This article outlines leadership characteristics identified in the movie, Freedom Writers.Freedom Writers is based on the diaries written by students at Woodrow Wilson High School in Los Angeles. Teacher Erin Gruwell is in her first teaching job and works with at-risk students challenged by a community of violence, drugs, gangs, and little hope or promise to achieve anything beyond the life they know (Bealman, n.d., as cited by LaGravense, 2007). The leadership theory used to support the analysis of this film comes from the authors Kouzes & Posner’s (2012) 30-year research on the topic using data from over 2M people across the globe. Their featured book is called, The Leadership Challenge: How to Make Extraordinary Things Happen in Organizations, 5th Edition. Professional references are provided in-text and links to the source can be found in the Reference section at the bottom of this page.
Movie Overview: Freedom Writers
Source: IMDB (2007) | Image: Film Cover – Freedom Writers
For the movie, Invictus, I focused on characteristics associated with the second and third practice of exemplary leadership – Inspire a Shared Vision and Challenge the Process. For this post, I’m going to share what leadership characteristics were identified in the movie, Freedom Writersusing the same leadership philosophy. However, in order to continue learning the philosophy, I’ll focus my analysis on the fourth practice of exemplary leadership linked to ‘Enable Others to Act’.
According to Kouzes & Posner (2012), leaders know that they can’t do it alone. They need partners to make extraordinary things happen in organizations. Leaders invest in creating trustworthy relationships. They build spirited and cohesive teams, teams that feel like family. They actively involve others in planning and give them the discretion to make their own decisions. Leaders make others feel like owners, not hired hands. (Kouzes & Posner, 2012)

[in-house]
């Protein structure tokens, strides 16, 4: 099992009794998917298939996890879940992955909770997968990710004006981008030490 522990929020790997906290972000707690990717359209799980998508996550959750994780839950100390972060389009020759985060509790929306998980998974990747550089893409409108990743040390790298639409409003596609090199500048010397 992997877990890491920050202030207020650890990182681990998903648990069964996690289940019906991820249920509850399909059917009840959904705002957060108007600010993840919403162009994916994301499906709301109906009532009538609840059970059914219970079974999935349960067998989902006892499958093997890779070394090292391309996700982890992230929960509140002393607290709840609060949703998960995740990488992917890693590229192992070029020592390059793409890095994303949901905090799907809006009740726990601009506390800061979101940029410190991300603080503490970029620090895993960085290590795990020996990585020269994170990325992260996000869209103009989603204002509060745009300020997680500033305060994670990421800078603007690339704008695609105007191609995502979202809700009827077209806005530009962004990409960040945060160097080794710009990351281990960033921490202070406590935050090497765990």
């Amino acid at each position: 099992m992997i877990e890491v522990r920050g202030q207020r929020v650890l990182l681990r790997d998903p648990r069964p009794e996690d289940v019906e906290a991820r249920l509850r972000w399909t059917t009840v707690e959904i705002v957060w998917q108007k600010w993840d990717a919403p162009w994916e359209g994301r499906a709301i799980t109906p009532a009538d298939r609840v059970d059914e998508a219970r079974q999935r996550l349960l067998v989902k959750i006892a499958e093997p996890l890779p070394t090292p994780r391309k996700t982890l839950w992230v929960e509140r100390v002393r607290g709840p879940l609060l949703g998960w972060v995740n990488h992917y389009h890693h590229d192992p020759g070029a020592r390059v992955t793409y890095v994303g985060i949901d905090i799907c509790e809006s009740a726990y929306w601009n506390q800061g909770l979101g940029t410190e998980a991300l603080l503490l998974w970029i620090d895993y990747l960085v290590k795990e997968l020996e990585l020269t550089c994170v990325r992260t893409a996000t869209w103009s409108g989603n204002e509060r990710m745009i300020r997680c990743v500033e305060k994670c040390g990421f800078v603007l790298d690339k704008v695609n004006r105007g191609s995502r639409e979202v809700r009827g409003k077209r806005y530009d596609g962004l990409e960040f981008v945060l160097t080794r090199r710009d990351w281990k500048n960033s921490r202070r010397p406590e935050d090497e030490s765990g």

Leaders develop collaborative goals and cooperative relationships with colleagues. They are considerate of the needs and interests of others. They know that these relationships are the keys that unlock support. Leaders bring people together, creating an atmosphere where people understand that they have a shared fate and that they should treat others as they would like to be treated. Leaders make sure that everyone wins. (Kouzes & Posner, 2012)
To do this, leaders must be able to ‘Foster Collaboration’ by building trust and facilitating relationships and ‘Strengthen Others’ by increasing self-determination and developing competence (Kouzes & Posner, 2012). With this in mind, I’ve outlined a few examples of such behavioral characteristics from the movie that stood out most, listed below.
“Heroes” (Scene Time: 1:21:03 to 1:28:55)
Scene synopsis: This scene depicts an example of how relationships evolve, and trust is built as people get closer to each other, in this case by finding experiences they can share. The students’ inspiration comes from each other: after reading The Diary of Anne Frank, they believe that they can bring Meip Gies (the woman who helped hide Anne Frank from the Nazis in World War II) to speak at their school. They find within each other that they have the capacity to make this seemingly impossible visit happen. As they gain confidence in themselves, they develop a stronger belief that anything is possible if they are creative and persistent. (Bealman, 2020)
Describe the examples of ‘Enable Others to Act’ you saw in “Heroes.” In this scene, there are many examples of the essential behaviors associated with enabling others to act. For starters, the teacher (Mrs. G) does a great job of showing concerns for others as she builds her classroom into a ‘climate of trust’. This allows her students to not only trust in her actions to model the way, but also build trust amongst themselves as a result of her initiatives to ‘facilitate relationships’. According to Kouzes & Posner (2012), facilitating relationships is how leaders develop a culture of trust within a team, which requires them to develop cooperative goals & roles, support norms of reciprocity, structure projects to promote joint efforts, and encourage face-to-face interactions.
This is a great lead into the next example of exemplary leadership, when Mrs. G took the initiative to purchase the book, The Diary of a Young Girl by Anne Frank. In this scenario, Mrs. G wanted to share literature with her students that was more relevant to their challenging lives at home, opposed to having them read the school-assigned books they couldn’t relate to. This action by Mrs. G enabled others to act in ways that showed her students’ progress. For instance, one student liked Ms. Miep Gies—the lady who helped Anne Frank—so much he took the initiative to get more books about her from the library. This shows how Mrs. G’s leadership actions strengthened her students by making them feel, and be, more powerful and capable of making things happen on their own (Kouzes & Posner, 2012).